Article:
July 2013
Volume 13, Issue 9
Free
Vision Sciences Society Annual Meeting Abstract  |   July 2013
Accuracy and precision of microscopic saccades
Author Affiliations
  • Martina Poletti
    Department of Psychology, Boston University, Boston, Massachusetts 02215
  • Michele Rucci
Journal of Vision July 2013, Vol.13, 1339. doi:10.1167/13.9.1339
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      Martina Poletti, Michele Rucci; Accuracy and precision of microscopic saccades. Journal of Vision 2013;13(9):1339. doi: 10.1167/13.9.1339.

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      © ARVO (1962-2015); The Authors (2016-present)

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Abstract

We have recently shown that microsaccades relocate the gaze toward regions of interests in a high visual acuity task (Ko et al., 2010, Nature Neuroscience). This finding raises the question of how precisely humans control these tiny movements. Previous studies investigating this issue could only give a superficial account of the precision and accuracy of microsaccades because of two major technical limitations. First, they could not accurately localize the line of sight in space, because of the inherent uncertainty caused by fixational eye movements during preliminary calibration procedures. Second, they could not compensate for fixational instability as it occurs, and presented saccade targets at fixed positions on the display rather than at fixed retinal locations. To overcome these problems, we developed a gaze-contingent calibration, which effectively reduces uncertainty in localization of the line of sight by one order of magnitude. Second, we compensated for fixational eye movements by placing saccade targets at the desired distance on the retina. Our results show that microsaccades between 7' and 20' produce larger angular errors, but smaller amplitude deviations than larger saccades. Microsaccades also tend to be more precise than larger saccades, yielding a smaller dispersion of their landing position. Although less efficient than larger saccades, they reduce the distance between the center of gaze and the saccade target by more than 50%, particularly for microsaccades larger than 14’. These factors are taken into account by the motor system; the probability of eliciting a microsaccade decreases with targets located at eccentricities for which the microsaccade is likely to increase rather than reduce the visual error. These results have important implications for the role of microsaccades in vision: they demonstrate that the oculomotor system controls microsaccades almost at the same level of larger saccades.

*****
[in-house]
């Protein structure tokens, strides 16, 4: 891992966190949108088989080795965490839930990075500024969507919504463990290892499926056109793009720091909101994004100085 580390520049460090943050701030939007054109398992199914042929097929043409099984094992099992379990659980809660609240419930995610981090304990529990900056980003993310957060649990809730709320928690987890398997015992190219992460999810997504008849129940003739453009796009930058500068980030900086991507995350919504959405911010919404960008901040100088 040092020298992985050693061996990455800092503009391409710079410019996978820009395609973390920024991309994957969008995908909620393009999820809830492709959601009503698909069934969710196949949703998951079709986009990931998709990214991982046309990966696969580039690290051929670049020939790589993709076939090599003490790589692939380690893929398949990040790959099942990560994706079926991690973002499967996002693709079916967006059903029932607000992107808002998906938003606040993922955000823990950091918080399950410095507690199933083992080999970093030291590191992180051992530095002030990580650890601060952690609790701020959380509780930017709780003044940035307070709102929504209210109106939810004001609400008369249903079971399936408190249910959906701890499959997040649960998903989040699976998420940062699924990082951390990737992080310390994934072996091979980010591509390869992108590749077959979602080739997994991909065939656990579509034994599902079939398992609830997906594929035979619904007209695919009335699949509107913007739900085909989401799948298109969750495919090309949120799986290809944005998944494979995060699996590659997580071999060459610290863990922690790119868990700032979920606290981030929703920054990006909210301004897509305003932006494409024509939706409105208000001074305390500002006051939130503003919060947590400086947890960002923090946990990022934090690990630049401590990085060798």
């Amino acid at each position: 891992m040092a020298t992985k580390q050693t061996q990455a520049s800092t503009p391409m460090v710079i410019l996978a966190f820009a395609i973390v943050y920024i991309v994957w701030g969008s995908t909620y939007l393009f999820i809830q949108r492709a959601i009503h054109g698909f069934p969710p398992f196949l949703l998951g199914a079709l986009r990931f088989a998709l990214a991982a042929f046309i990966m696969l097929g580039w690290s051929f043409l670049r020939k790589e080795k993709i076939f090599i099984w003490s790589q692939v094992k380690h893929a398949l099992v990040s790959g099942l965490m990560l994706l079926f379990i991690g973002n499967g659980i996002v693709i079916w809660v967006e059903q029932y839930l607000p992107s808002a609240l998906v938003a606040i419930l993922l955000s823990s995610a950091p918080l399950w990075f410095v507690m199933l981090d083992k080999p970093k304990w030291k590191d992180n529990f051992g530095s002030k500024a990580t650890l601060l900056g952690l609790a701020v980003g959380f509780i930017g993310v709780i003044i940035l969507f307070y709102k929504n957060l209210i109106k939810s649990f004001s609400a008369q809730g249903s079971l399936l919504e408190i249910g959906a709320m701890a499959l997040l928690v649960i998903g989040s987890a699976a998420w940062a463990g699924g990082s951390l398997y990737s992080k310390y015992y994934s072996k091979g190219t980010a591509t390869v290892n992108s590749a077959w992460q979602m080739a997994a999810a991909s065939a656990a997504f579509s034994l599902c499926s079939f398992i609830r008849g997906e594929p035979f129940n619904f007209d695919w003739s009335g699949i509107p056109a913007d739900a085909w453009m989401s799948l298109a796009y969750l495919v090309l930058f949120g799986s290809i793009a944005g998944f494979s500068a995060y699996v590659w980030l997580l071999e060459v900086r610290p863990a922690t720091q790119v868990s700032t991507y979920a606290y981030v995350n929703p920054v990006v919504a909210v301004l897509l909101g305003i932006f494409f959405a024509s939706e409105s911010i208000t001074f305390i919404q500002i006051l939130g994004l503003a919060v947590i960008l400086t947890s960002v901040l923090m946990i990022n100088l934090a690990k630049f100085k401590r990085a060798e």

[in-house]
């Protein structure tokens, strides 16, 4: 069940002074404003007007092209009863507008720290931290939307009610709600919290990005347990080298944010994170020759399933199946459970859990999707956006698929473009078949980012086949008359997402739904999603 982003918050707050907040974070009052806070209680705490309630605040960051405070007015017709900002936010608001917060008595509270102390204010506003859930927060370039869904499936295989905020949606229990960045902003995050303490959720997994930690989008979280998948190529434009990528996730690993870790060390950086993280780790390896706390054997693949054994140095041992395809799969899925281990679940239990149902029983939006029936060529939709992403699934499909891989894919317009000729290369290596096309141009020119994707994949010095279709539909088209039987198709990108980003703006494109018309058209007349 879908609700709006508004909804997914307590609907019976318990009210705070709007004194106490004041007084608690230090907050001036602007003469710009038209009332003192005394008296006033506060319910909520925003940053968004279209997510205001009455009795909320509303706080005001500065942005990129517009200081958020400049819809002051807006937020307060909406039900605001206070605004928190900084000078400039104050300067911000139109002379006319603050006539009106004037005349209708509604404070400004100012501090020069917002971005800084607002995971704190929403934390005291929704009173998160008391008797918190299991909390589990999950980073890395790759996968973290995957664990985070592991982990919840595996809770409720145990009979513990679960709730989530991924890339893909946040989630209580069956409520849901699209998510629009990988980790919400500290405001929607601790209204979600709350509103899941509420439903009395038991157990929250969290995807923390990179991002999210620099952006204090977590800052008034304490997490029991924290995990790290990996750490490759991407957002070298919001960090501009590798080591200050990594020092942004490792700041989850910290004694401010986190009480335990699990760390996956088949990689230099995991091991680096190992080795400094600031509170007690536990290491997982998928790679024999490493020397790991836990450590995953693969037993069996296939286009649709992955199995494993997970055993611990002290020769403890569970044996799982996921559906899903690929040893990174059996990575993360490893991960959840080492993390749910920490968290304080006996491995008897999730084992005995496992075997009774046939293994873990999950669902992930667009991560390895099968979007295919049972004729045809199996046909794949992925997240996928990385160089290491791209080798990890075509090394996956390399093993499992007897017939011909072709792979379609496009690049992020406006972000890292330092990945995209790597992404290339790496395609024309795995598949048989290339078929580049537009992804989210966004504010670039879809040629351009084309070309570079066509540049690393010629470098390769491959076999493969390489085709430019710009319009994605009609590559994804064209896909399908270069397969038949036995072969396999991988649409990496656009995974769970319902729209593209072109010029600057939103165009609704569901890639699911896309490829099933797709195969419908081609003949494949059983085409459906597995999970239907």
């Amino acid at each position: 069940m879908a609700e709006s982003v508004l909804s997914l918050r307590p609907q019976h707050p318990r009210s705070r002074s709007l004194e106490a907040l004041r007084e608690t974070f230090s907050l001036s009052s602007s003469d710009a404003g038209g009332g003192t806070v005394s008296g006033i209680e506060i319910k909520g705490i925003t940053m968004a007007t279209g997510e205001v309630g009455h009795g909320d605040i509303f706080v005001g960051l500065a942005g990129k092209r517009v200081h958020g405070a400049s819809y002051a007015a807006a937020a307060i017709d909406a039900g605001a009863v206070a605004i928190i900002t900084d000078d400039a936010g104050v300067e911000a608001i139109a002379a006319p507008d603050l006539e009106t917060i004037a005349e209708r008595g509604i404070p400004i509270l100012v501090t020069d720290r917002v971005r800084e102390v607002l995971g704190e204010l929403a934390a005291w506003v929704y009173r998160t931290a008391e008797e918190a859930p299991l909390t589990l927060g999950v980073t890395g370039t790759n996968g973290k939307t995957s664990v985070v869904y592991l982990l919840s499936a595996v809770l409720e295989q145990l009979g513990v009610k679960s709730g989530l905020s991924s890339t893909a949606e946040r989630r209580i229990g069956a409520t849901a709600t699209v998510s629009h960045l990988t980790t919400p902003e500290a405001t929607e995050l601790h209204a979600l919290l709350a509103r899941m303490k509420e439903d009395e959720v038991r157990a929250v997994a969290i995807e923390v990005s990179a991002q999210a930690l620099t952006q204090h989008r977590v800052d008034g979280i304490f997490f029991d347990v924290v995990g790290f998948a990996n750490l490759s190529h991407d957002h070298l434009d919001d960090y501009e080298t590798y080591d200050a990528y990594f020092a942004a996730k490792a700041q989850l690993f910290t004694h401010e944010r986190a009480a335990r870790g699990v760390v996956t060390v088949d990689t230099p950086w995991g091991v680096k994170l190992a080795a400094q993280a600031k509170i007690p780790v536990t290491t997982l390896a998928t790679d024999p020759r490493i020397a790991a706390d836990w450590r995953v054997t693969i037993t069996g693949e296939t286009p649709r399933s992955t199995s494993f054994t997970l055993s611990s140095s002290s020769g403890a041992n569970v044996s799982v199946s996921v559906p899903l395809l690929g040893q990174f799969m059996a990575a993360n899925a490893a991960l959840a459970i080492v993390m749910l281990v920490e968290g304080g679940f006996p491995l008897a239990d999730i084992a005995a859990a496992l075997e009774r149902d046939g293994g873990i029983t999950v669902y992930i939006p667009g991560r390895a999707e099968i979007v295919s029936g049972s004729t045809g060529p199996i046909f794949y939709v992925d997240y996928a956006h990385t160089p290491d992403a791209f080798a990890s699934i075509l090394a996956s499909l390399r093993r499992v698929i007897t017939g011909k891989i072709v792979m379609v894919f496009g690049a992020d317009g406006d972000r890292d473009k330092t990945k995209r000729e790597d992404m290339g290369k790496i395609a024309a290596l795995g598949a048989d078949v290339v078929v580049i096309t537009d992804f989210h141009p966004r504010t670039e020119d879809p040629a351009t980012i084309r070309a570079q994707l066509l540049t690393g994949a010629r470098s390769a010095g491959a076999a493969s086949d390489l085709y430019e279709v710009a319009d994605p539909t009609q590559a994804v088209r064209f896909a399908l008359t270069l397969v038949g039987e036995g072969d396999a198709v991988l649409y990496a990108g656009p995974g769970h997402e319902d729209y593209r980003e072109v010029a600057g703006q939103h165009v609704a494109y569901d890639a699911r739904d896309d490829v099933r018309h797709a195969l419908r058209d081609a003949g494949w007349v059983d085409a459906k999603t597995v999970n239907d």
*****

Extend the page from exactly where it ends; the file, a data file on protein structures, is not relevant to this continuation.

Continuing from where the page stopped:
Meeting abstract presented at VSS 2013

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